while(input.compare("exit") != 0)
{
	cout << "post some stuff" << endl;
	getline(cin, input);
}
What this does is define a local string variable named "input". 'string' is a class defined in #include <string> header that got already included by #include <iostream> header in turn. This class initializes with empty content by default.
Then there comes the while loop. It first checks whether your input variable holds the text "exit" and only if that's not the case so there's either a negative or positive result of comparison (see c++ std library reference) it executes what's inside the braces.

At start input string is empty, so inside while it prints "post some stuff" to the console window.
Then a line is read from cin, the console input stream, to the "input" variable.
Other than with cout no >> operation is used. That is to avoid parsing errors and get a full line. Don't care much on it.
The while then keeps looping until you typed in "exit" what the while keeps checking for.

On further coding from time to time I'll add some comments to explain the code.
Comments are disregarded by the compiler and there can be added as many you want.
It is either a full line started by // or a flexible portion enclosed by /* */ tags.

One of the main important constructs used in a program are the if and else clauses.

Code: Select all

if(something){
	// then do this
}
else{
	// do something else
}
When there's just one code statement to execute (ended by the semicolon), you can omit the braces. You also don't need to add an else clause. And if you want multiple choises you can put an else if(){} clause in between which is composed of a one statement else introducing another if clause.

Back to your code, we'll count the while iterations and handle leaving the loop on our own featuring the break; statement.
Before of the while, define another variable. This time make it an integer and initialize it with 1 for first while iteration:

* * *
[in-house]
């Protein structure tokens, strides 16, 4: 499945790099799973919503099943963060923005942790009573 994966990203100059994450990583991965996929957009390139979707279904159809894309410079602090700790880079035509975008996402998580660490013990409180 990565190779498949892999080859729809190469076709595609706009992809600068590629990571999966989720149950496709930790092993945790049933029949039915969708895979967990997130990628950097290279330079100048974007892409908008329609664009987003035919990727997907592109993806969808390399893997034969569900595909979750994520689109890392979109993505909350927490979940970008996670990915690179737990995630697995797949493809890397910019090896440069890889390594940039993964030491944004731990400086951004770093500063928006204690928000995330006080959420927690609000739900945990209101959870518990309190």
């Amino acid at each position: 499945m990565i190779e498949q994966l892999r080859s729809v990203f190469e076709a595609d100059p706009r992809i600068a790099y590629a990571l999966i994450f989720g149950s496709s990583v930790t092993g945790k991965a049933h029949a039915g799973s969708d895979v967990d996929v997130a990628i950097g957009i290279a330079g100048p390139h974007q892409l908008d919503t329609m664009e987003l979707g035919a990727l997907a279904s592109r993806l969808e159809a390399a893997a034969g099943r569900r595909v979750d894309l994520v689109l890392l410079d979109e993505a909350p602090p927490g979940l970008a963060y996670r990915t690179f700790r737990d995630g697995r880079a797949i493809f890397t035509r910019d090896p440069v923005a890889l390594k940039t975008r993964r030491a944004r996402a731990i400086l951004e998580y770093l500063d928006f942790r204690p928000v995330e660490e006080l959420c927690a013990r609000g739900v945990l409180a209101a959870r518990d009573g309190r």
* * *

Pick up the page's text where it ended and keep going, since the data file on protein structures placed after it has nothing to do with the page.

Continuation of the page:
Code: Select all

int myint = 1;
Then change your while to while(true) to always keep looping.

Next on top of your while body in the braces, add the following code:

Code: Select all

if(myint > 20)
{
	// the iteration check could be done in while check too ofc,
	// but this way we do some appropriate output
	// to see it you can add back system("PAUSE"); if you want
	cout << "too many attempts, leaving";
	break;
}
After getline reading your input place:

Code: Select all

// next check for some input values
if(input.compare("BotF") > 0)
{
	cout << "nothing is greater than BotF, type something else!" << endl;
}
else if(input.compare("Star Trek") == 0)
{
	cout << "keep talking, I give you another five attempts" << endl;
	myint -= 5;
}

// last, increment the myint variable
myint++;
Putting it together:

Code: Select all

#include <iostream>

using namespace std;

int main()
{
	int myint = 1;
	string input;
	while(true)
	{
		if(myint > 20)
		{
			// the iteration check could be done in while check too ofc,
			// but this way we do some appropriate output
			// to see it you can add back system("PAUSE"); if you want
			cout << "too many attempts, leaving";
			break;
		}

		cout << "post some stuff" << endl;
		getline(cin, input);

		// next check for some input values
		if(input.compare("BotF") > 0)
		{
			cout << "nothing is greater than BotF, type something else!" << endl;
		}
		else if(input.compare("Star Trek") == 0)
		{
			cout << "keep talking, I give you another five attempts" << endl;
			myint -= 5;
		}

		// last, increment the myint variable
		myint++;
	}
	return 0;
}
This type of while is often used for games and so called the main game loop.
Well, actually they also mean checking for windows messages and other input before doing game calculations, but don't think that's defined strictly somewhere.
You can play around with that now.

=======================================
build your own application

Now here comes the fun part.

I want you to perform some action in that while loop!
Do some crazy calculations, implement a little question and answer game, whatever.

When in search for more operations or whatever, one very good reference I've already posted is http://www.cplusplus.com e.g. -> http://www.cplusplus.com/doc/tutorial/operators/
Btw, to keep printing to same line, skip "<< endl" and just use cout << myint; if you want.

Have some fun and share your results. 8)

Haleth
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Re: C++ Lesson 2: Introduction

Post by Haleth » Sun Jun 16, 2013 4:59 pm

ok so far it seems ok

i edited a few changes to bring it like i want it

and i used german language no problem i hope

http://www.file-upload.net/download-772 ... o.rar.html
Anyone who has never made a mistake has never tried anything new.

Dr_Breen
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Re: C++ Lesson 2: Introduction

Post by Dr_Breen » Sun Jun 23, 2013 6:24 pm

ha wir haben einen interessenten mehr. flocke wo bleibt lektion 4? :-)
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Flocke
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Re: C++ Lesson 2: Introduction

Post by Flocke » Sun Jun 23, 2013 7:10 pm

Dr_Breen wrote:ha wir haben einen interessenten mehr. flocke wo bleibt lektion 4? :-)
wo sind die andern 3? :lol:
ich denk es ist sinnvoller ich wart damit bis ich nen vernünftiges Pluginsystem fertig hab + paar Beispiele ;)